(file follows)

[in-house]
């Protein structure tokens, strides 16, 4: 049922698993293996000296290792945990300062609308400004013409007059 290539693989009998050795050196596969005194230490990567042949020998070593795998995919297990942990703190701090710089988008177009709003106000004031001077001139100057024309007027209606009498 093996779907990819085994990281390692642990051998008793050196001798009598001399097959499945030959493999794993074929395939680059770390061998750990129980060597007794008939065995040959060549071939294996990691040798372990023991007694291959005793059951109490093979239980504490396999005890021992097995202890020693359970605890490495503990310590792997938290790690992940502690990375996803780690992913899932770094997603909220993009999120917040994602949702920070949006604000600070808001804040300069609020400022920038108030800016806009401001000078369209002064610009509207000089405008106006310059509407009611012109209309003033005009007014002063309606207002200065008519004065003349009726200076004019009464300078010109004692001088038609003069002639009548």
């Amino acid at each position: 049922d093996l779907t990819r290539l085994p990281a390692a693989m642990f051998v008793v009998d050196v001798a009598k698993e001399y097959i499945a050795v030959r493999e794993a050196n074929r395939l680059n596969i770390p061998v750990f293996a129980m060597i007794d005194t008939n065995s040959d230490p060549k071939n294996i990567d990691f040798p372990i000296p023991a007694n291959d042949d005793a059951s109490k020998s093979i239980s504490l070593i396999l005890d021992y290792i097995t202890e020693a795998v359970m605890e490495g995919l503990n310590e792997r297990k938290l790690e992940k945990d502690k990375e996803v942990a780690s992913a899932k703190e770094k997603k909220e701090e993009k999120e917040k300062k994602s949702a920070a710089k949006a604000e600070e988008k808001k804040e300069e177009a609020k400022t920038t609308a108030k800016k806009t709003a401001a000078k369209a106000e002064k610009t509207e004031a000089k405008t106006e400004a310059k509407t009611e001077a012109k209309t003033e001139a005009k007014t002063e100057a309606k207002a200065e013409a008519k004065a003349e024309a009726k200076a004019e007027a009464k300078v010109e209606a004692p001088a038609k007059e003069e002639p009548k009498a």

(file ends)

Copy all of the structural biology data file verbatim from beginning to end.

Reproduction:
[in-house]
């Protein structure tokens, strides 16, 4: 049922698993293996000296290792945990300062609308400004013409007059 290539693989009998050795050196596969005194230490990567042949020998070593795998995919297990942990703190701090710089988008177009709003106000004031001077001139100057024309007027209606009498 093996779907990819085994990281390692642990051998008793050196001798009598001399097959499945030959493999794993074929395939680059770390061998750990129980060597007794008939065995040959060549071939294996990691040798372990023991007694291959005793059951109490093979239980504490396999005890021992097995202890020693359970605890490495503990310590792997938290790690992940502690990375996803780690992913899932770094997603909220993009999120917040994602949702920070949006604000600070808001804040300069609020400022920038108030800016806009401001000078369209002064610009509207000089405008106006310059509407009611012109209309003033005009007014002063309606207002200065008519004065003349009726200076004019009464300078010109004692001088038609003069002639009548």
């Amino acid at each position: 049922d093996l779907t990819r290539l085994p990281a390692a693989m642990f051998v008793v009998d050196v001798a009598k698993e001399y097959i499945a050795v030959r493999e794993a050196n074929r395939l680059n596969i770390p061998v750990f293996a129980m060597i007794d005194t008939n065995s040959d230490p060549k071939n294996i990567d990691f040798p372990i000296p023991a007694n291959d042949d005793a059951s109490k020998s093979i239980s504490l070593i396999l005890d021992y290792i097995t202890e020693a795998v359970m605890e490495g995919l503990n310590e792997r297990k938290l790690e992940k945990d502690k990375e996803v942990a780690s992913a899932k703190e770094k997603k909220e701090e993009k999120e917040k300062k994602s949702a920070a710089k949006a604000e600070e988008k808001k804040e300069e177009a609020k400022t920038t609308a108030k800016k806009t709003a401001a000078k369209a106000e002064k610009t509207e004031a000089k405008t106006e400004a310059k509407t009611e001077a012109k209309t003033e001139a005009k007014t002063e100057a309606k207002a200065e013409a008519k004065a003349e024309a009726k200076a004019e007027a009464k300078v010109e209606a004692p001088a038609k007059e003069e002639p009548k009498a």